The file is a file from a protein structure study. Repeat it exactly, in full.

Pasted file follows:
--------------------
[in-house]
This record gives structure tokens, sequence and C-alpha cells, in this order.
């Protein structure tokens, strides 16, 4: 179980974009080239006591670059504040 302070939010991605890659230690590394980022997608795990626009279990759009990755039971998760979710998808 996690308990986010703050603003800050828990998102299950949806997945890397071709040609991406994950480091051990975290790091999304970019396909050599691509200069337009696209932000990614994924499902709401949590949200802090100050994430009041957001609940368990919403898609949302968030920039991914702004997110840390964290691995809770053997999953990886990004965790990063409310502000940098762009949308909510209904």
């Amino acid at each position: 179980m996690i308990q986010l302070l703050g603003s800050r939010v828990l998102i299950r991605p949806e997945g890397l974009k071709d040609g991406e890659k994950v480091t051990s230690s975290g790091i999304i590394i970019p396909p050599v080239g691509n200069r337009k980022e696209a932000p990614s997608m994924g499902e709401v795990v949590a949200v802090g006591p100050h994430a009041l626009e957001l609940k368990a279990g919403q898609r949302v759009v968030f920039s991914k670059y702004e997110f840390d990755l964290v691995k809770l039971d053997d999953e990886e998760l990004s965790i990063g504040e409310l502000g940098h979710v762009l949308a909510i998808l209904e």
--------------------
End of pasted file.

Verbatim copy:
[in-house]
This record gives structure tokens, sequence and C-alpha cells, in this order.
């Protein structure tokens, strides 16, 4: 179980974009080239006591670059504040 302070939010991605890659230690590394980022997608795990626009279990759009990755039971998760979710998808 996690308990986010703050603003800050828990998102299950949806997945890397071709040609991406994950480091051990975290790091999304970019396909050599691509200069337009696209932000990614994924499902709401949590949200802090100050994430009041957001609940368990919403898609949302968030920039991914702004997110840390964290691995809770053997999953990886990004965790990063409310502000940098762009949308909510209904």
């Amino acid at each position: 179980m996690i308990q986010l302070l703050g603003s800050r939010v828990l998102i299950r991605p949806e997945g890397l974009k071709d040609g991406e890659k994950v480091t051990s230690s975290g790091i999304i590394i970019p396909p050599v080239g691509n200069r337009k980022e696209a932000p990614s997608m994924g499902e709401v795990v949590a949200v802090g006591p100050h994430a009041l626009e957001l609940k368990a279990g919403q898609r949302v759009v968030f920039s991914k670059y702004e997110f840390d990755l964290v691995k809770l039971d053997d999953e990886e998760l990004s965790i990063g504040e409310l502000g940098h979710v762009l949308a909510i998808l209904e």